Assessment of pregnancy viability in the equine patient is currently based on gestational profiles of limited prognostic value. In recent years Doppler technology has been applied to uterine and umbilical arteries of pregnant mares to monitor fetal responsive haemodynamics, suggestive of compromise. To date, uterine artery Doppler indices failed to provide sufficient evidence of pregnancy viability and the umbilical cord of the equine fetus is inconsistently visualized past 250 days gestation. The objectives of this study were to: i) evaluate intracranial blood flow impedance by Doppler examination of the fetal carotid artery and ii) establish reference values for healthy, uncomplicated pregnancies. The middle cerebral artery (MCA), a branch of the carotid artery, is commonly employed to assess intracranial hemodynamics in the human fetus, exhibiting high resistance to circulation to the fetal brain in uncomplicated pregnancies. For the purpose of this study, 12 pregnant mares were examined at 2–3 weeks interval by B mode and Doppler ultrasonography until delivery and a novel technique was developed for Doppler evaluation of the carotid artery in the equine fetus, in order to provide objective evidence of the hemodynamic status of the equine fetus. Additional biophysical and biochemical parameters were collected to demonstrate appropriate pregnancy development. In this study Doppler waveform analysis of fetal intracranial vasculature demonstrated an elevated blood flow impedance, showing a significant correlation of carotid Doppler indices with gestational age. Results were comparable to human fetal trends for the middle cerebral artery (MCA) from mid gestation to term. Biochemical data showed expected patterns of uncomplicated pregnancies.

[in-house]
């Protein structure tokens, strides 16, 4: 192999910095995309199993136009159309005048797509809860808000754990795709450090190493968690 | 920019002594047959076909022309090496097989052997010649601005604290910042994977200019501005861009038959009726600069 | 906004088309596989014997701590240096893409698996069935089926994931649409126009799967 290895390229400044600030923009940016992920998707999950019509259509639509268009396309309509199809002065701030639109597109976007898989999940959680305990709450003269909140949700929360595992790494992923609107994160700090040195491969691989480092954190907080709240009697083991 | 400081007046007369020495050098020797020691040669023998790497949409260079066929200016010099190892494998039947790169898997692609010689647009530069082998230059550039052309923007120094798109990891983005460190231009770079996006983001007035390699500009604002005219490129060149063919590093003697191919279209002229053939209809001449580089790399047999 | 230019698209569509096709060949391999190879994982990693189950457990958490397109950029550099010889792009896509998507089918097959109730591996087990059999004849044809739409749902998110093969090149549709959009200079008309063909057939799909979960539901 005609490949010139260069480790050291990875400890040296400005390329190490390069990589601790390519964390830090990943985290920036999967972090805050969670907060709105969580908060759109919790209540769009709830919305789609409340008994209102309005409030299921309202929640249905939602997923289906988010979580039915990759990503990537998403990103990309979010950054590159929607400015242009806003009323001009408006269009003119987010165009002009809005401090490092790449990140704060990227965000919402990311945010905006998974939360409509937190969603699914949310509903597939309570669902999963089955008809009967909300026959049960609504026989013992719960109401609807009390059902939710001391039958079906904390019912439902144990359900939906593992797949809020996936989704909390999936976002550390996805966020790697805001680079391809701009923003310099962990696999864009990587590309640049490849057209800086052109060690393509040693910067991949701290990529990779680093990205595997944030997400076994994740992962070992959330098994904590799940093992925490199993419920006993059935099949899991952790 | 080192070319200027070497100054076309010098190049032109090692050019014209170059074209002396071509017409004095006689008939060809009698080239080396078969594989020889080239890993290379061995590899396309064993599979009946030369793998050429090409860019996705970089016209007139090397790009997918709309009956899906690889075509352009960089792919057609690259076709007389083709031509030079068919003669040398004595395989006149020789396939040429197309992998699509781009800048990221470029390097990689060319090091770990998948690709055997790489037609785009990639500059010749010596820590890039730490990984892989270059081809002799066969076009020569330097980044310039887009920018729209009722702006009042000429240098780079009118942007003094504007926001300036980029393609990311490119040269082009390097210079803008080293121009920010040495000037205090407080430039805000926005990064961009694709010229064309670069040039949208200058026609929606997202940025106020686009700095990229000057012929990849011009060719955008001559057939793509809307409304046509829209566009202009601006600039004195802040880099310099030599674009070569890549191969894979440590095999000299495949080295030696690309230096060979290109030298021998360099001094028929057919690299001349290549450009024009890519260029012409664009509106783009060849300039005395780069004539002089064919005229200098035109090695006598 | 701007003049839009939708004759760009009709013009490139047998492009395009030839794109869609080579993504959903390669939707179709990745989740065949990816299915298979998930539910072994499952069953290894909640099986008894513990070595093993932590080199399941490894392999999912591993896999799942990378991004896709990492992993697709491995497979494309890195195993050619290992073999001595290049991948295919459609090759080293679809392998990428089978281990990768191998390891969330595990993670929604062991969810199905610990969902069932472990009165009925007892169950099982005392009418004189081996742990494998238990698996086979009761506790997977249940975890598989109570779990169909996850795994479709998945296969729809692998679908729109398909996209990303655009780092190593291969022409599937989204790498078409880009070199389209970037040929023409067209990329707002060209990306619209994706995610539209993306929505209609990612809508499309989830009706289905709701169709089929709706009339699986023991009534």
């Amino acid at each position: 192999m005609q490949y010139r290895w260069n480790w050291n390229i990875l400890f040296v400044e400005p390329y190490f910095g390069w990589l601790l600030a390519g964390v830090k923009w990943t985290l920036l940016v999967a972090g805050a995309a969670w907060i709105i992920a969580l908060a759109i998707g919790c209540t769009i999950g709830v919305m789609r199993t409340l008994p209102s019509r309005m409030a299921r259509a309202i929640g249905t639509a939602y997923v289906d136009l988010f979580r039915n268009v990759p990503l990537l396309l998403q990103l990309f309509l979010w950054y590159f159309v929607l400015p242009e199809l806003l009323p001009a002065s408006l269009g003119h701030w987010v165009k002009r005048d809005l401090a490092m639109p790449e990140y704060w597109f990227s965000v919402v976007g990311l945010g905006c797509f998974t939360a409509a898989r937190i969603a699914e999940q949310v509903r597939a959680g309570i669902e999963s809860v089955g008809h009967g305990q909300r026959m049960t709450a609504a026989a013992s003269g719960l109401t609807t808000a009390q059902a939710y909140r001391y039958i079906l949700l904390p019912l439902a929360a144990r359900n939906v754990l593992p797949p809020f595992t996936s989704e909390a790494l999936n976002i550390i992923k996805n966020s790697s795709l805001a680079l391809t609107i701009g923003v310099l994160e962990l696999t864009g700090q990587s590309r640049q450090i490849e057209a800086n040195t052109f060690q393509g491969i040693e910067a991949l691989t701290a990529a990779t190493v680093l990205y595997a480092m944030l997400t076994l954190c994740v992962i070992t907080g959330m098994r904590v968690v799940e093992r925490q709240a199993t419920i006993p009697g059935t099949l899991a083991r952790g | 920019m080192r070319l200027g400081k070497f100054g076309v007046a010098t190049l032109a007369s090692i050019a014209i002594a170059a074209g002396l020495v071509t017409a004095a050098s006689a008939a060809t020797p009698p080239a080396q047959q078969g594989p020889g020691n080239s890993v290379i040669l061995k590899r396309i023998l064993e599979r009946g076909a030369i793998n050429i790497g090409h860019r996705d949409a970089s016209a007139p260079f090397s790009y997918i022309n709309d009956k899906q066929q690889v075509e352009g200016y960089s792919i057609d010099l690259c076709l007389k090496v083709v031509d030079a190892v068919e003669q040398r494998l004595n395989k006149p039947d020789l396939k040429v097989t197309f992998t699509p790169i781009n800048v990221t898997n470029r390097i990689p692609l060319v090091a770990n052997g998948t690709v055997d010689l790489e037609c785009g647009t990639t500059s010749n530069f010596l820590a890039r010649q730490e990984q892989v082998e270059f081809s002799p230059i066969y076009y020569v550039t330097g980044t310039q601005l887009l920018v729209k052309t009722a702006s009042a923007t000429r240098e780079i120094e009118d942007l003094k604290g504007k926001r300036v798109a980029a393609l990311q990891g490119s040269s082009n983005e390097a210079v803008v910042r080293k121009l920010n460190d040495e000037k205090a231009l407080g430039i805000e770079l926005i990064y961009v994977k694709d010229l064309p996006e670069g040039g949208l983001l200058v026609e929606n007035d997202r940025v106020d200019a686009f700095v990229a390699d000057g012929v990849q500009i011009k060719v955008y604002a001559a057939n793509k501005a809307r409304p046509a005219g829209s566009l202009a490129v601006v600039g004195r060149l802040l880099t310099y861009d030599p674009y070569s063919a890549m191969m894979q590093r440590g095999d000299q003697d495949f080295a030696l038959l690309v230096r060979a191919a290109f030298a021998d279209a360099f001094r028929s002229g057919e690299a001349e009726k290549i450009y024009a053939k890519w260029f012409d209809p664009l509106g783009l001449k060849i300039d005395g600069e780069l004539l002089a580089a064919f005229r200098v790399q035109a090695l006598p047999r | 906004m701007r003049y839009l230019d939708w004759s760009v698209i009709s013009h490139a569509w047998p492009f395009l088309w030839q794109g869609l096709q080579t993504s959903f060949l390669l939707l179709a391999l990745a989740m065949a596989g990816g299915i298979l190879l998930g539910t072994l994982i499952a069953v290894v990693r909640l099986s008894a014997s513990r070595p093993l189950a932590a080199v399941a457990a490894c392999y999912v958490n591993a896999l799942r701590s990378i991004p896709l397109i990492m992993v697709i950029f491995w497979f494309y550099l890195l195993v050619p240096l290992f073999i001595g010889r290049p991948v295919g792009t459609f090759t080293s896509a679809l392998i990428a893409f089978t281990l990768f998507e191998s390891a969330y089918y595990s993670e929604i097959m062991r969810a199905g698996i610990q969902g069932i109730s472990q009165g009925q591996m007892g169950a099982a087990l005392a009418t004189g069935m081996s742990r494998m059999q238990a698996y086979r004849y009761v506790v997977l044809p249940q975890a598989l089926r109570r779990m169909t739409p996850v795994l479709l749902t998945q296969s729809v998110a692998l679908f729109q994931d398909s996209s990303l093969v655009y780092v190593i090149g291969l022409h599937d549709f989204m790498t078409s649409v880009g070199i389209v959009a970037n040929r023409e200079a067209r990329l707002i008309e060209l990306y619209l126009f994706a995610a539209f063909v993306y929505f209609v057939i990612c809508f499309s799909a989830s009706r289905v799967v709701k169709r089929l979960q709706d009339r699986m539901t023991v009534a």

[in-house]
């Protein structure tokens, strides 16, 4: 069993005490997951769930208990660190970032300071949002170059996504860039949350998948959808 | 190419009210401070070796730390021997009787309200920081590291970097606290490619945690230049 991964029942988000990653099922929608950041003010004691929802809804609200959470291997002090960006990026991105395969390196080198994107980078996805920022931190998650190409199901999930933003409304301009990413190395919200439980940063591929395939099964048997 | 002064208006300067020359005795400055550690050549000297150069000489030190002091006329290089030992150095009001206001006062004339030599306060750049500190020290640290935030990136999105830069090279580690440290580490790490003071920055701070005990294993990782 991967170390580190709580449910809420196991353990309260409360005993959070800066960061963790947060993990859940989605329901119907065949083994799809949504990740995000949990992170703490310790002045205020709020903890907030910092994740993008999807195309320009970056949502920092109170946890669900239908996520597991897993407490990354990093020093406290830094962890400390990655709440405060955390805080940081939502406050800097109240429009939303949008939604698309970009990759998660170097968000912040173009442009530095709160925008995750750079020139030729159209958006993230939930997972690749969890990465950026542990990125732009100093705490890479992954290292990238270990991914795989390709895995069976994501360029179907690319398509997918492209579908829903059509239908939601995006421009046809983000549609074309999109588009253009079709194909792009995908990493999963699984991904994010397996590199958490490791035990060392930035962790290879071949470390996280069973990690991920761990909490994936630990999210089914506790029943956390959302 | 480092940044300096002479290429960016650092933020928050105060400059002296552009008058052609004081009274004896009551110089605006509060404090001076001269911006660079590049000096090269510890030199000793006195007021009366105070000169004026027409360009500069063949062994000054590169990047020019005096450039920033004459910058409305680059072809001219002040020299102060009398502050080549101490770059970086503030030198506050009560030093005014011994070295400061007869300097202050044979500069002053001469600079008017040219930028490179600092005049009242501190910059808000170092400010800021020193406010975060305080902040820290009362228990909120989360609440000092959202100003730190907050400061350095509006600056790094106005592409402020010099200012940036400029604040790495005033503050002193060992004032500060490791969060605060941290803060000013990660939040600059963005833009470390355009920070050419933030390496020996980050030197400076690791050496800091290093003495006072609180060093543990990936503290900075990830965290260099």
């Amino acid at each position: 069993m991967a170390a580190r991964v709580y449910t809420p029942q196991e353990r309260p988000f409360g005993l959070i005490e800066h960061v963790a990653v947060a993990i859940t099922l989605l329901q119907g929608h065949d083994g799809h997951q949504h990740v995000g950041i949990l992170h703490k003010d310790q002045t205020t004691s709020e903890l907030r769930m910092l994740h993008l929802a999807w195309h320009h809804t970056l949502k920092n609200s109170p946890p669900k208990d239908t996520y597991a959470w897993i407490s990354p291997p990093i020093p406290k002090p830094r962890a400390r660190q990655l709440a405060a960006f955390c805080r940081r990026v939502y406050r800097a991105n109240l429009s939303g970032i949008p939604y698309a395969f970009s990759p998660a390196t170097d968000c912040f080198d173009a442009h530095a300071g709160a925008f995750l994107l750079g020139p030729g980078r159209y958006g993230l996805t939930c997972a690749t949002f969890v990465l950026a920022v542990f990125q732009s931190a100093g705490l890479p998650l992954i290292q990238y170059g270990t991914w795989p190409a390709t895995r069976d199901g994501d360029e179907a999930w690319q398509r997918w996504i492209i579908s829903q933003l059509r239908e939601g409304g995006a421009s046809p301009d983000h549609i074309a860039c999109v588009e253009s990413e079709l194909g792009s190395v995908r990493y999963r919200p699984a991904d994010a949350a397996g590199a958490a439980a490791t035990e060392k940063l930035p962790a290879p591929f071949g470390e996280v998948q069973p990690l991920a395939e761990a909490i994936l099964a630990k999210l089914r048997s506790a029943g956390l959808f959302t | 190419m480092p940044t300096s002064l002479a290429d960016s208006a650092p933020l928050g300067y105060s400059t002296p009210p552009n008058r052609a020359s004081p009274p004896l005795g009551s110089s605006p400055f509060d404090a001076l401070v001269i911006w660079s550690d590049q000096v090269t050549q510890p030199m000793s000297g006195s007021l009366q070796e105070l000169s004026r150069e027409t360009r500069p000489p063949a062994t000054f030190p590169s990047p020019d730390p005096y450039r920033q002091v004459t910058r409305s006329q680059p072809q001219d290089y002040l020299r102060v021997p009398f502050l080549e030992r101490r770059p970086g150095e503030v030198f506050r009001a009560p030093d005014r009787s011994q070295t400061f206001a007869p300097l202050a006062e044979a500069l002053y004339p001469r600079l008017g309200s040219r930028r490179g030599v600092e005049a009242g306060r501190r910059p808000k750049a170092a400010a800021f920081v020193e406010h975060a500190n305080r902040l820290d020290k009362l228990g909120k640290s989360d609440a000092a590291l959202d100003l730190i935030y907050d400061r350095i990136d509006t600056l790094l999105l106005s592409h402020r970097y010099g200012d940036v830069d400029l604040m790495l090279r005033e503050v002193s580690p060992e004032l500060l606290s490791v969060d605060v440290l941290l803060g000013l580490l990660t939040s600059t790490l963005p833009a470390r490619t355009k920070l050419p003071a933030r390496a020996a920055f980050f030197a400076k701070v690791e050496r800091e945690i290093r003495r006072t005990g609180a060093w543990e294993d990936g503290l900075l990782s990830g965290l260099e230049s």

|Number of pages||9|
|State||Published - Oct 15 2020|
Bibliographical noteFunding Information:
This research was sponsored by Equine Veterinary Medical Center Intramural Research Fund 2018.
© 2020 The Authors
- Doppler ultrasonography
- Fetal intracranial blood flow
- Pregnancy viability
ASJC Scopus subject areas
- Small Animals
- Food Animals
- Animal Science and Zoology